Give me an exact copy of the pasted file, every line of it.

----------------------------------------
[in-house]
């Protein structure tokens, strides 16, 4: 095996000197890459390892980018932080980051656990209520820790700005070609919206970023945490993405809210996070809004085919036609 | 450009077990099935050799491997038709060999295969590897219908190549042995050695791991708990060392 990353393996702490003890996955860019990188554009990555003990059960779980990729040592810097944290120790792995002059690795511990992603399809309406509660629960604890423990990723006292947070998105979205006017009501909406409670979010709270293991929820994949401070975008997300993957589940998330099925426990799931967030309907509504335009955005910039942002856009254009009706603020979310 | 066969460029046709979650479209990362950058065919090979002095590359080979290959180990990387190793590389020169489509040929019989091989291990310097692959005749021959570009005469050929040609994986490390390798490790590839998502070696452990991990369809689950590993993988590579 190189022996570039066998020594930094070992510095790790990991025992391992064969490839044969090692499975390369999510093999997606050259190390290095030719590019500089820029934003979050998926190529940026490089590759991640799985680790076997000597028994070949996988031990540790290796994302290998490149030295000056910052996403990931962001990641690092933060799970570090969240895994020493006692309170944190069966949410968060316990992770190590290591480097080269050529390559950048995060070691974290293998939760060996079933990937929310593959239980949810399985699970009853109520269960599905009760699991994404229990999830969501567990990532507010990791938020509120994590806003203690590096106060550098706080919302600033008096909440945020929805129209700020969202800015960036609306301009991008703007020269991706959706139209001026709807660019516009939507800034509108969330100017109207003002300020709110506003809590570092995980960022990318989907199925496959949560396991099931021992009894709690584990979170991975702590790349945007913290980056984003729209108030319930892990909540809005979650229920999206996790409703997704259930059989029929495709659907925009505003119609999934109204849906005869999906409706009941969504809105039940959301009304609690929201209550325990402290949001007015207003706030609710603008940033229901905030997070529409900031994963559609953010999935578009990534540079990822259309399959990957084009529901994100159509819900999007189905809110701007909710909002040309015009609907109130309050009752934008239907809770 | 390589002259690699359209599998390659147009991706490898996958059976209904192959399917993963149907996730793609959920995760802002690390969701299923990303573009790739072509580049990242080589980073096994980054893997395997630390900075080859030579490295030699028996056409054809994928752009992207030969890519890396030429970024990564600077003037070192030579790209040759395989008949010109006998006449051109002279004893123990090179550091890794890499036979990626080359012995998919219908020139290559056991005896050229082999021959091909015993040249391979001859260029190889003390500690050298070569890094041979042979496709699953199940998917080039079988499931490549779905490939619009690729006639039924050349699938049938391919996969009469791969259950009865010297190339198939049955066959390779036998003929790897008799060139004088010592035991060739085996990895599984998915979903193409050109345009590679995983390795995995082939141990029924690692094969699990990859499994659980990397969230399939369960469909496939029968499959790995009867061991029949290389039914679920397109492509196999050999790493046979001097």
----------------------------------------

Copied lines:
[in-house]
């Protein structure tokens, strides 16, 4: 095996000197890459390892980018932080980051656990209520820790700005070609919206970023945490993405809210996070809004085919036609 | 450009077990099935050799491997038709060999295969590897219908190549042995050695791991708990060392 990353393996702490003890996955860019990188554009990555003990059960779980990729040592810097944290120790792995002059690795511990992603399809309406509660629960604890423990990723006292947070998105979205006017009501909406409670979010709270293991929820994949401070975008997300993957589940998330099925426990799931967030309907509504335009955005910039942002856009254009009706603020979310 | 066969460029046709979650479209990362950058065919090979002095590359080979290959180990990387190793590389020169489509040929019989091989291990310097692959005749021959570009005469050929040609994986490390390798490790590839998502070696452990991990369809689950590993993988590579 190189022996570039066998020594930094070992510095790790990991025992391992064969490839044969090692499975390369999510093999997606050259190390290095030719590019500089820029934003979050998926190529940026490089590759991640799985680790076997000597028994070949996988031990540790290796994302290998490149030295000056910052996403990931962001990641690092933060799970570090969240895994020493006692309170944190069966949410968060316990992770190590290591480097080269050529390559950048995060070691974290293998939760060996079933990937929310593959239980949810399985699970009853109520269960599905009760699991994404229990999830969501567990990532507010990791938020509120994590806003203690590096106060550098706080919302600033008096909440945020929805129209700020969202800015960036609306301009991008703007020269991706959706139209001026709807660019516009939507800034509108969330100017109207003002300020709110506003809590570092995980960022990318989907199925496959949560396991099931021992009894709690584990979170991975702590790349945007913290980056984003729209108030319930892990909540809005979650229920999206996790409703997704259930059989029929495709659907925009505003119609999934109204849906005869999906409706009941969504809105039940959301009304609690929201209550325990402290949001007015207003706030609710603008940033229901905030997070529409900031994963559609953010999935578009990534540079990822259309399959990957084009529901994100159509819900999007189905809110701007909710909002040309015009609907109130309050009752934008239907809770 | 390589002259690699359209599998390659147009991706490898996958059976209904192959399917993963149907996730793609959920995760802002690390969701299923990303573009790739072509580049990242080589980073096994980054893997395997630390900075080859030579490295030699028996056409054809994928752009992207030969890519890396030429970024990564600077003037070192030579790209040759395989008949010109006998006449051109002279004893123990090179550091890794890499036979990626080359012995998919219908020139290559056991005896050229082999021959091909015993040249391979001859260029190889003390500690050298070569890094041979042979496709699953199940998917080039079988499931490549779905490939619009690729006639039924050349699938049938391919996969009469791969259950009865010297190339198939049955066959390779036998003929790897008799060139004088010592035991060739085996990895599984998915979903193409050109345009590679995983390795995995082939141990029924690692094969699990990859499994659980990397969230399939369960469909496939029968499959790995009867061991029949290389039914679920397109492509196999050999790493046979001097």